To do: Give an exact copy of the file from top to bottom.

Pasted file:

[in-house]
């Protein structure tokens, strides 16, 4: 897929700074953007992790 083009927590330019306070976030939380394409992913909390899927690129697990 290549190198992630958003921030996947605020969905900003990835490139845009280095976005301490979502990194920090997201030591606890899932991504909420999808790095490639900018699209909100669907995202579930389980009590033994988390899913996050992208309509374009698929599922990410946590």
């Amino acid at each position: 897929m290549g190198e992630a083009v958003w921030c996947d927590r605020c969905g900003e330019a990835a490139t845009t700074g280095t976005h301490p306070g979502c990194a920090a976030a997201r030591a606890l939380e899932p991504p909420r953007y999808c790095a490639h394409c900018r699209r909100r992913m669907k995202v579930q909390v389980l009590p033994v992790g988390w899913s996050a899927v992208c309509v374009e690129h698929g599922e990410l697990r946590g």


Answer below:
[in-house]
């Protein structure tokens, strides 16, 4: 897929700074953007992790 083009927590330019306070976030939380394409992913909390899927690129697990 290549190198992630958003921030996947605020969905900003990835490139845009280095976005301490979502990194920090997201030591606890899932991504909420999808790095490639900018699209909100669907995202579930389980009590033994988390899913996050992208309509374009698929599922990410946590």
């Amino acid at each position: 897929m290549g190198e992630a083009v958003w921030c996947d927590r605020c969905g900003e330019a990835a490139t845009t700074g280095t976005h301490p306070g979502c990194a920090a976030a997201r030591a606890l939380e899932p991504p909420r953007y999808c790095a490639h394409c900018r699209r909100r992913m669907k995202v579930q909390v389980l009590p033994v992790g988390w899913s996050a899927v992208c309509v374009e690129h698929g599922e990410l697990r946590g």